Desertification in China and effects in Asia

Photo credit : The Convrersation

A lone tree clings on among the sand dunes in Dunhuang, northwestern China. EPA

China’s desertification is causing trouble across Asia

Creeping desertification in China is swallowing thousands of square kilometres of productive soil every year. It’s a challenge of gigantic and unprecedented proportions.

The rate of desertification increased throughout the second half of last century and, although this trend has since stabilised, the situation remains very serious.

More than a quarter of the entire country is now degraded or turning to desert, thanks to “overgrazing by livestock, over cultivation, excessive water use, or changes in climate”. The Gobi desert alone gobbles up3,600km2 of grassland each year. China’s own State Forestry Administration has identified land desertification as the country’s most important ecological problem, and climate change will only make things worse.

Ecological disasters have social effects. Desertification threatens the subsistence of about a third of China’s population, especially those in the country’s west and north, and could pose serious challenges to political and economic stability. It costs China roughly RMB 45 billion (US$6.9 billion) per year.

Research shows that “for seriously desertified regions, the loss amounts to as much as 23.16% of … annual GDP”. The fact that one third of the country’s land area is eroded has led some 400m people to struggle to cope with a lack of productive soil, destabilised climatological conditions and severe water shortages. Droughts damage “about 160,000 square kilometres of cropland each year, double the area damaged in the 1950s”.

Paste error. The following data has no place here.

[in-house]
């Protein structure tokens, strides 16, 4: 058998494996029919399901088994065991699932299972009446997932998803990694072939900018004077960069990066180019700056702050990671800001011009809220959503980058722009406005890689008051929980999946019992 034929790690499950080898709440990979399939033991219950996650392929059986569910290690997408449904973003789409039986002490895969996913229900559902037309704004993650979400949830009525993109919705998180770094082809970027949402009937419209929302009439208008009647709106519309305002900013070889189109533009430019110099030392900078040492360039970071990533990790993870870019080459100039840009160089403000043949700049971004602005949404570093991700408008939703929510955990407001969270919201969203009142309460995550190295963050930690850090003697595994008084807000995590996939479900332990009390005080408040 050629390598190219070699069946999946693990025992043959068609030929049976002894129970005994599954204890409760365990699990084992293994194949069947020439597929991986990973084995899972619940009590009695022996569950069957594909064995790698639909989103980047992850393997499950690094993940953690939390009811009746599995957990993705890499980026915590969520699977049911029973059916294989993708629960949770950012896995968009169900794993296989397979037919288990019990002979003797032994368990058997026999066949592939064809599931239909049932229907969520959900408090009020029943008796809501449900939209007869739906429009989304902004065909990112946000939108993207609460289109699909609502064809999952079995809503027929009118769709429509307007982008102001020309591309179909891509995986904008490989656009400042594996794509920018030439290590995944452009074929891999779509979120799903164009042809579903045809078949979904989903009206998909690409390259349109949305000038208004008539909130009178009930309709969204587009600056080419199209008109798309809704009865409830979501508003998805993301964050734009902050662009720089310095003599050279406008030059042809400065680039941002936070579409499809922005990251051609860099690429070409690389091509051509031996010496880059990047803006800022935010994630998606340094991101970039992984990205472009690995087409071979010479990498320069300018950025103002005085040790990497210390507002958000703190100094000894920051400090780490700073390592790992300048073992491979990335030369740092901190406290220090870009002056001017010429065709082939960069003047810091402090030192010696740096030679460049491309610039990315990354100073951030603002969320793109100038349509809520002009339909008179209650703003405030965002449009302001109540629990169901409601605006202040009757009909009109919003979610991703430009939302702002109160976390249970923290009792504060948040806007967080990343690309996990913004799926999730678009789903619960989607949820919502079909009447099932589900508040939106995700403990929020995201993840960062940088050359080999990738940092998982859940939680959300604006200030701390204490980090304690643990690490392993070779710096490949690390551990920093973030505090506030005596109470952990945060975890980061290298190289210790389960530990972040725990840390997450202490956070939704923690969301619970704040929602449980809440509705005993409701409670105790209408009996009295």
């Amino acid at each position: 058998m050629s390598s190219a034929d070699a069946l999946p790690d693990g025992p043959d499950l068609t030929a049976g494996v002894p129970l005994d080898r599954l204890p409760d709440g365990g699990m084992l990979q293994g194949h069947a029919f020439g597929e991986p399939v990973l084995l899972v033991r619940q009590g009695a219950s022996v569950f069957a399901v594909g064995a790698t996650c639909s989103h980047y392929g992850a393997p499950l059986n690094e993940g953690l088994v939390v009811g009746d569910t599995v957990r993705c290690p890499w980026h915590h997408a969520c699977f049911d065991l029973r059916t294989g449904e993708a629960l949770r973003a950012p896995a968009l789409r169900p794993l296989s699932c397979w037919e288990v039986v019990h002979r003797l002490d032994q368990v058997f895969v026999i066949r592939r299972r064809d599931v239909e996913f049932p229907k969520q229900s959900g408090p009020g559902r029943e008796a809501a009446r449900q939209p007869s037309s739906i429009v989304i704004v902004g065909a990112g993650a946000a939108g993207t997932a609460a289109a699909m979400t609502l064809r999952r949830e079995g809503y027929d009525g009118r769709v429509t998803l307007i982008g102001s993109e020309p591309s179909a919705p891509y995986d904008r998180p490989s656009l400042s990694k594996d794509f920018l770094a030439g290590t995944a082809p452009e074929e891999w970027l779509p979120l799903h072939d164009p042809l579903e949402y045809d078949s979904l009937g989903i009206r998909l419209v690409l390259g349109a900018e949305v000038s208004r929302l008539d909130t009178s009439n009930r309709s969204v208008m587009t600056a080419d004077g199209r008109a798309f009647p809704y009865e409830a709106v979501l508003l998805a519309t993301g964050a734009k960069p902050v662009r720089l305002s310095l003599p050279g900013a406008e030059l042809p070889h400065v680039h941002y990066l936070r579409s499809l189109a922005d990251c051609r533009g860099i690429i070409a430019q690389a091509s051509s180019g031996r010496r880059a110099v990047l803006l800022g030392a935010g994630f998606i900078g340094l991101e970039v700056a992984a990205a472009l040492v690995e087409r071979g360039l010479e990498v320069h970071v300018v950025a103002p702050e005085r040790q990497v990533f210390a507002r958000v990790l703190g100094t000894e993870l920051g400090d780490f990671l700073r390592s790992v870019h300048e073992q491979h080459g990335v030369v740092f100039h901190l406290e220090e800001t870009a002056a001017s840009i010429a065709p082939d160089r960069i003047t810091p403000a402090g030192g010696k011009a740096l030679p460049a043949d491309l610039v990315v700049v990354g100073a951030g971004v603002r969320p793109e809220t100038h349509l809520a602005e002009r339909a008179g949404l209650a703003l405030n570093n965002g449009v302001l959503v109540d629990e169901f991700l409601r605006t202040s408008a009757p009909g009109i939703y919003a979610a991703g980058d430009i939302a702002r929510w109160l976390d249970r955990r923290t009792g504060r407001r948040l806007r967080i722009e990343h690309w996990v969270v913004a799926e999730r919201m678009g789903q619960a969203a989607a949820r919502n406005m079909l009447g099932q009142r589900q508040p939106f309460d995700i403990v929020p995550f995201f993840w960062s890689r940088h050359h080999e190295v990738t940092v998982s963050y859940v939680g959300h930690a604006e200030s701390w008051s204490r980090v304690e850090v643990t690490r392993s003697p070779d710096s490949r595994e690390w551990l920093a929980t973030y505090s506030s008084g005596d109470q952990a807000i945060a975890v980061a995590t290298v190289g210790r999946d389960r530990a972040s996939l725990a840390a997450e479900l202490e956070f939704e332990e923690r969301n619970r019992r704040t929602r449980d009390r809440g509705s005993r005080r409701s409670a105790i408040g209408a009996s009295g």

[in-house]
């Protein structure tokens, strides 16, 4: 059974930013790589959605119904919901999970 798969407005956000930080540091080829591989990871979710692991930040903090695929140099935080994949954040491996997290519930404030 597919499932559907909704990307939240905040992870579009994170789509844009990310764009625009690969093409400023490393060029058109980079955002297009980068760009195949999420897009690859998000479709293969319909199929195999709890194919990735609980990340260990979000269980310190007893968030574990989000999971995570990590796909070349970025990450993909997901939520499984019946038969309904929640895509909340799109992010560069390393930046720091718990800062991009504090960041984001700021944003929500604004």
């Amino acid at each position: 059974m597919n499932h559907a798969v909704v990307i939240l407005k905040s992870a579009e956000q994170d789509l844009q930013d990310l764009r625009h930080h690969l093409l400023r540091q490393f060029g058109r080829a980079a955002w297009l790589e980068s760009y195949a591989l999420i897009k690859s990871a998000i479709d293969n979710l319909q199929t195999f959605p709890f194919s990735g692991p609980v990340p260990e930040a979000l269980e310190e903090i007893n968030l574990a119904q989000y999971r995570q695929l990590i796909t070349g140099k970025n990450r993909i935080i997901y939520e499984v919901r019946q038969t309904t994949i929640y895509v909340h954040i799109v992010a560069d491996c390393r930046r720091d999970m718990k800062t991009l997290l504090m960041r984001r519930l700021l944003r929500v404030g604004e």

Blaming the desertification on overgrazing and bad cultivation, the state has since 2005 started to reallocate millions of people from dry and barren territories under its controversial and hotly-contested “ecological migration” programme.

Deforestation has only made things worse. Greenpeace writes that only 2% of the country’s original forests remain intact, of which “only 0.1% is fully protected”.

Read the full article: The Conversation


Published by

Willem Van Cotthem

Honorary Professor of Botany, University of Ghent (Belgium). Scientific Consultant for Desertification and Sustainable Development.